MADRID, Spain – When my flight took off for Madrid, I was expecting to visit my family and gather content for a “European football vs. American football” story.
I couldn’t have imagined what I would find.
A piece of home
The first task to accomplish? Gathering of stories.
With the help of fabulous colleagues, we discovered a campus of Saint Louis University in Madrid, which is home to international students and American students looking to gain experience abroad. This is where we met David Aldeano.
“I’m the football coach for Saint Louis University here in Madrid,” coach Aldeano said.
In a conversation that started in English and ended in Spanish, Coach Aldeano and I discussed a handful of different topics related to school, city culture and, of course, football. .
“Guys start at three or four here,” coach Aldeano said. “There is a [very intense] football culture here in Madrid.
He’s not wrong.
With academy systems scattered across the country, Spain is starting to produce some of the best talent in the world at a very young age. Barcelona, a fixture in world football, currently have a 17-year-old Spanish midfielder named Pablo Martin Paez Gavira, or simply Gavi.
Football with SLU-Madrid
After a few minutes of interrupted conversation in English, Coach Aldeano and I switched to a conversation in Spanish, a more comfortable situation for him (and I did my best).
At this point, we’ve discussed the ins and outs of football at SLU’s Madrid campus.
Reality? Most athletes participate in the college club football system, with scheduled games and practices featuring competition from the surrounding area.
No scholarships. No contract. Just fun.
There is, however, an opportunity for some of Coach Aldeano’s top talent to play with more competitive competition.
Coach Aldeano explained how he sent four of his best athletes to compete with lower level Spanish clubs.
One such athlete is his club’s team captain, Fernando Monserrate.
Monserrate was born in the city of Murcia, in southern Spain, before spending his “high school years” in England.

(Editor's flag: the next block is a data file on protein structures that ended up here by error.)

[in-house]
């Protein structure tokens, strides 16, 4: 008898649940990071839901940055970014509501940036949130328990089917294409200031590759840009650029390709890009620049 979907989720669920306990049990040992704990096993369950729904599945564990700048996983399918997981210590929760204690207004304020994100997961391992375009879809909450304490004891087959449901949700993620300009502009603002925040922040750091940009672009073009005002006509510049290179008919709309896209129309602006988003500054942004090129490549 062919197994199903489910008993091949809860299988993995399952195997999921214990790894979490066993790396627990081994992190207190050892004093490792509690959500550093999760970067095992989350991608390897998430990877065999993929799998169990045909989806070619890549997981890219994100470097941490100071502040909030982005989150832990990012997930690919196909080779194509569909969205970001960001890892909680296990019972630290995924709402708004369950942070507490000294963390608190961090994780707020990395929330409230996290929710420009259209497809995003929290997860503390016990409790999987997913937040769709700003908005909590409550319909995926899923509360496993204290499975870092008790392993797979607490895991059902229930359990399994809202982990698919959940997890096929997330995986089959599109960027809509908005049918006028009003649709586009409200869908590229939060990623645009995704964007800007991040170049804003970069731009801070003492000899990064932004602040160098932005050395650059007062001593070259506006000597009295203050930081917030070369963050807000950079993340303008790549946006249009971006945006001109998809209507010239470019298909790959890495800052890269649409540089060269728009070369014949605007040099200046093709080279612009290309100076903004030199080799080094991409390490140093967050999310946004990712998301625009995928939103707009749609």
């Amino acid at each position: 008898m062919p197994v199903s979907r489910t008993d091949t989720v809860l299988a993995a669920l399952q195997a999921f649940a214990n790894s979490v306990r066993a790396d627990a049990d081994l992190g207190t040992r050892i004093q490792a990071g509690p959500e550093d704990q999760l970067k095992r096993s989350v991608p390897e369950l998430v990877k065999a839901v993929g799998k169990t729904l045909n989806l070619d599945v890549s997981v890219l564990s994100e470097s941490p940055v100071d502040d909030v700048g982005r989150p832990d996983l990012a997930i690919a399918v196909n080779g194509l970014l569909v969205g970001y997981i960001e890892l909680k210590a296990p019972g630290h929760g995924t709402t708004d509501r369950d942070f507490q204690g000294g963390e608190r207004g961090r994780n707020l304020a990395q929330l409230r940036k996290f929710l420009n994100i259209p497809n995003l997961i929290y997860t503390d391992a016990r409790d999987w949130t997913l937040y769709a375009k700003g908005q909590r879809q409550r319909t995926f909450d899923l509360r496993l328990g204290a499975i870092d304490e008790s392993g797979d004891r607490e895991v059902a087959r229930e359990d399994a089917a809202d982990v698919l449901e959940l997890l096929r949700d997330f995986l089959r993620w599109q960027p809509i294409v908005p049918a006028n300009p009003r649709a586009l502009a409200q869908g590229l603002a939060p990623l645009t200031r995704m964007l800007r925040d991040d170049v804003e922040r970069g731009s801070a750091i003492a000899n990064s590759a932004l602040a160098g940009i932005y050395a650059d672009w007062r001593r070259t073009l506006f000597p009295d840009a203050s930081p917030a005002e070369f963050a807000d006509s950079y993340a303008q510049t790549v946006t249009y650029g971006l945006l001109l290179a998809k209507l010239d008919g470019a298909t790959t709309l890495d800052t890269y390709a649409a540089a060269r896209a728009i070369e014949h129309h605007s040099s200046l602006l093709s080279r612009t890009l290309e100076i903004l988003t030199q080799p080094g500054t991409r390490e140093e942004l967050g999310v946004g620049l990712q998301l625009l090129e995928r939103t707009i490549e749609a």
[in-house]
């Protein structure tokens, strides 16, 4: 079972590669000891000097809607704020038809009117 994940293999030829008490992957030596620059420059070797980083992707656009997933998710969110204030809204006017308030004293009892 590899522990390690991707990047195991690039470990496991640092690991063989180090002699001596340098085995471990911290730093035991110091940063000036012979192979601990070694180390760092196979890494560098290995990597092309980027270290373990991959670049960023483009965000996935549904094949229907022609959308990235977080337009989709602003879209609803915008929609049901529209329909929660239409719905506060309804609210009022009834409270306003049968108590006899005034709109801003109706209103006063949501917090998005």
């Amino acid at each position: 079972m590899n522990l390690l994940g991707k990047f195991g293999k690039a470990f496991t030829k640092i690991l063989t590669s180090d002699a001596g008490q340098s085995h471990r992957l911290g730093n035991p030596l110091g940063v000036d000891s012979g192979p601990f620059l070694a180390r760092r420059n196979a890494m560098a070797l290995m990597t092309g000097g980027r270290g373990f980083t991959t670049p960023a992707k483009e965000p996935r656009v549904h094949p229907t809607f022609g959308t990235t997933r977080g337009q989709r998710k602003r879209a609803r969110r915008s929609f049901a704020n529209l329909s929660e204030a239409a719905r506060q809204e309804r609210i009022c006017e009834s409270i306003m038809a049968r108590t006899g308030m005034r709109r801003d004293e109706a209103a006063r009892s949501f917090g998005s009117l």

Football was part of Monserrate’s life from an early age, but he didn’t really start taking it seriously until just before his teenage years.
Soon this became an important part of his life, competing for academy programs in England before returning to Spain for university. In Spain, he started playing both for the SLU club team and for a professional club in Madrid.
“It kept things interesting,” Monserrate said. “For us, we had a very good team because luckily we had just a few players who had played at a high level in the past.”
But now he has put his sites on a different team.
The American dream
Last January, Monserrate booked a one-way ticket to St. Louis, MO, for its first semester at the main campus of St. Louis University.
Although school is certainly a priority, the Spanish footballer plans to try out for Billikens men’s soccer team this spring. He has already been in contact with head coach Kevin Kalish.
“It’s very competitive,” said coach Kalish. “Eventually we will take 20 to 30 children from the list.”
Just under 10 of those athletes have scholarships, giving Monserrate the opportunity to fill one of the other 10-20 spots. He believes his experience in Spanish and English football can be a great asset for the Billikens.
“The physical, I got used to it a lot in England… and then I learned a lot, tactically in Spain,” said Monserrate. “I think the United States is just one of those countries that does it a little bit differently.”
The NCAA allows 48-hour trials, a stark contrast to the weeks-long trials Monserrate said he endured overseas. Monserrate expects to have his trial next month once he recovers from a leg injury he suffered in one of his last away games.
Until then, the Spaniard will look to continue acclimatizing to life in his new home.
I’m settling in well. My classes are really cool. The campus here is amazing. It’s definitely a different world from Madrid,” Monserrate said. “I’m excited to start and start. The kind of real work starts now and we’ll see how it goes.
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